A: In our view the CPT rental expense is not causally linked to the JHB rental income in that it was not incurred for the proposes of producing rental income, but the income was rather a passive result of the decision to move to CPT. The CPT property was merely leased to provide accommodation while the house was being built.
We are therefore of the view that section 11(a) of the Income Tax Act would not apply to the lease expense of the CPT property.
3. Can PAYE be deducted from an employee with refugee status?
Q: I have a client who is a refugee, that has been supposedly issued with an Income tax reference number and has PAYE deducted every month from his salary. I would like to know if this is according to tax legislation.
A: Foreign persons with valid passport numbers employed in SA can and must also be registered for income tax by an employer on SARS Efiling. A SA ID number is not a requirement in such instance, only when it is a SA citizen. In such instance a country code of where the person is a citizen is also required on registration. Please refer to pg. 8 of the attached guide.
4. Claiming a learnership allowance where the employee leaves a month earlier than the SETA signs off?
Q: A client employs a person in terms of a 4 year learnership. This learnership is for the period 1 March 2011 to 28 February 2015. The learnership has specific requirements which are linked to that of the SETA requirements. Once the employee has met these requirements the employee can choose to leave the client's employment. In this case the person left at the end of January 2015 as his core training requirements were met. The SETA will issue the completion letter on 28 February 2015. Therefore technically the learnership is still effective until 28 February 2015. However there is no employment relationship for the month of February.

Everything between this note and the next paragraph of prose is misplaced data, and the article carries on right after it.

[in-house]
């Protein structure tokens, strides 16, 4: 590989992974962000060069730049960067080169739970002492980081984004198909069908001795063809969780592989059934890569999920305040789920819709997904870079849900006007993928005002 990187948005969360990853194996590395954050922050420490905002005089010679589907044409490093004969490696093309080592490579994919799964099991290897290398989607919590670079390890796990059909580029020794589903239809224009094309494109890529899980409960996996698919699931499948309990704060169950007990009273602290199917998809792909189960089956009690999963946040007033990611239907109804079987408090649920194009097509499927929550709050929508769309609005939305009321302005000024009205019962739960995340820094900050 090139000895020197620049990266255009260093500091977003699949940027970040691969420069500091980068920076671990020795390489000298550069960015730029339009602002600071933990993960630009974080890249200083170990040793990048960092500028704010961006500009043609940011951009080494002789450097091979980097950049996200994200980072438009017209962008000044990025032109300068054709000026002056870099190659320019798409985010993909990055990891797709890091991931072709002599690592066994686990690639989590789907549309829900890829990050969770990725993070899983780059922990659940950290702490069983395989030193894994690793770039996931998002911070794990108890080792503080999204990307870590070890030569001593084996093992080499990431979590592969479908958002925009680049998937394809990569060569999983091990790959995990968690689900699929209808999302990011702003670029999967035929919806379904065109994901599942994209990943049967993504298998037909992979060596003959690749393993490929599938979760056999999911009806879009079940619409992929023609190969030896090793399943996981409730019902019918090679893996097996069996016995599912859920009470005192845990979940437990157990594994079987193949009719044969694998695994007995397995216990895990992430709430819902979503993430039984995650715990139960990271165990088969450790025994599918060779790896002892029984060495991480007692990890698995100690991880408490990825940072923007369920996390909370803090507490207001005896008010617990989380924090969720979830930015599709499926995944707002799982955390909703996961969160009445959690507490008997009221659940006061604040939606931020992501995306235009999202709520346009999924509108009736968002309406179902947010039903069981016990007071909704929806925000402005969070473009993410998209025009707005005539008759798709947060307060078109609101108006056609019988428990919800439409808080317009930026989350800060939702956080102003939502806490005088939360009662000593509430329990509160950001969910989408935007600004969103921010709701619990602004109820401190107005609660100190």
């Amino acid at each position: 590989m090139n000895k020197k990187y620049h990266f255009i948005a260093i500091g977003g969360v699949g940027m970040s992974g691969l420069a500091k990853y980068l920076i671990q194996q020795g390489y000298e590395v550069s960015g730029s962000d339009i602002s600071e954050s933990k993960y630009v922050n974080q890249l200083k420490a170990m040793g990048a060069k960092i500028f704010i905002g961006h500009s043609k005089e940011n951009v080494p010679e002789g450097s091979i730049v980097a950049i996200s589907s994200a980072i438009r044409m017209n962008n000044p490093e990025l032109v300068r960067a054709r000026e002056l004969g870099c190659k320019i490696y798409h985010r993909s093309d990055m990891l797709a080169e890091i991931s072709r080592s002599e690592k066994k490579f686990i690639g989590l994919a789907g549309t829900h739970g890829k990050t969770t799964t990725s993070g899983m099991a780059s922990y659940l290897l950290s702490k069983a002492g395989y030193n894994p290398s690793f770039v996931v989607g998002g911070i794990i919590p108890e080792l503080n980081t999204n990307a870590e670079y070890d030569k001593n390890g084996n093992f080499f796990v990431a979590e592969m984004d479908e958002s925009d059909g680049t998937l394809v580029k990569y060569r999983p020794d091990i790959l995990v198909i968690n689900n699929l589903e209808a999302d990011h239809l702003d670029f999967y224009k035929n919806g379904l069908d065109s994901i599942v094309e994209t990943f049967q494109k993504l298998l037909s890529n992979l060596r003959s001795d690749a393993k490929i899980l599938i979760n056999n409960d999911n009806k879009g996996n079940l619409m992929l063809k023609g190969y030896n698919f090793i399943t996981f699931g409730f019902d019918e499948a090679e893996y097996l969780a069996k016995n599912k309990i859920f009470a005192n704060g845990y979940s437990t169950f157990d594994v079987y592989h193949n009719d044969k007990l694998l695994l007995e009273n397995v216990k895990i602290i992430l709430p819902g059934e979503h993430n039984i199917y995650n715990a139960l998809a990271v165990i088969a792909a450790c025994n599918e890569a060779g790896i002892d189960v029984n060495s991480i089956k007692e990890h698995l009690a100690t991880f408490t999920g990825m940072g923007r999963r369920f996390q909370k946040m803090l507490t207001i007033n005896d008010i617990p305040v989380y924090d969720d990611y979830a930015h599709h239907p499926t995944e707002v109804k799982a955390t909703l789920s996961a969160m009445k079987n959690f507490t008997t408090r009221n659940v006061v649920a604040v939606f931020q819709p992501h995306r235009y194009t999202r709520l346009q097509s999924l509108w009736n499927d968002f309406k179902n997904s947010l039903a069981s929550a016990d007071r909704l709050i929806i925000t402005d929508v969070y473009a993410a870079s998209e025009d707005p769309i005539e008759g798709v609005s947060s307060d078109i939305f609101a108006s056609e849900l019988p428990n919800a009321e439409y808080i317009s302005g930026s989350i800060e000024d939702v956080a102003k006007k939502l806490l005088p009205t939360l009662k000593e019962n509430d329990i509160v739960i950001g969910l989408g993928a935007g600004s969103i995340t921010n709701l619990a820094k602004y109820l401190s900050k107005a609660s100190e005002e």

Would a company be able to claim the learnership allowance in full where the employee leaves a month earlier (i.e. 11 months) and the SETA only signs off the learnership at the end of the final month (12 months)?
A: In our view the requirement in section 12H (4) of the Income Tax Act, is that the 12 month period must be calculated from the date of commencement, which would coincide with employment. Section 17(2) of the Skills Development Act requires that the learnership agreement must oblige the employer to employ the employee and the employee to work for the employer. In our view both the employment and learnership agreement would terminate in January on resignation of the employee and the 12 months should be calculated as stated to this date and not to February which was the maximum conclusion date.
Disclaimer: Nothing in these queries and answers should be construed as constituting tax advice or a tax opinion. An expert should be consulted for advice based on the facts and circumstances of each transaction/case. Even though great care has been taken to ensure the accuracy of the answers, SAIT do not accept any responsibility for consequences of decisions taken based on these queries and answers. It remains your own responsibility to consult the relevant primary resources when taking a decision.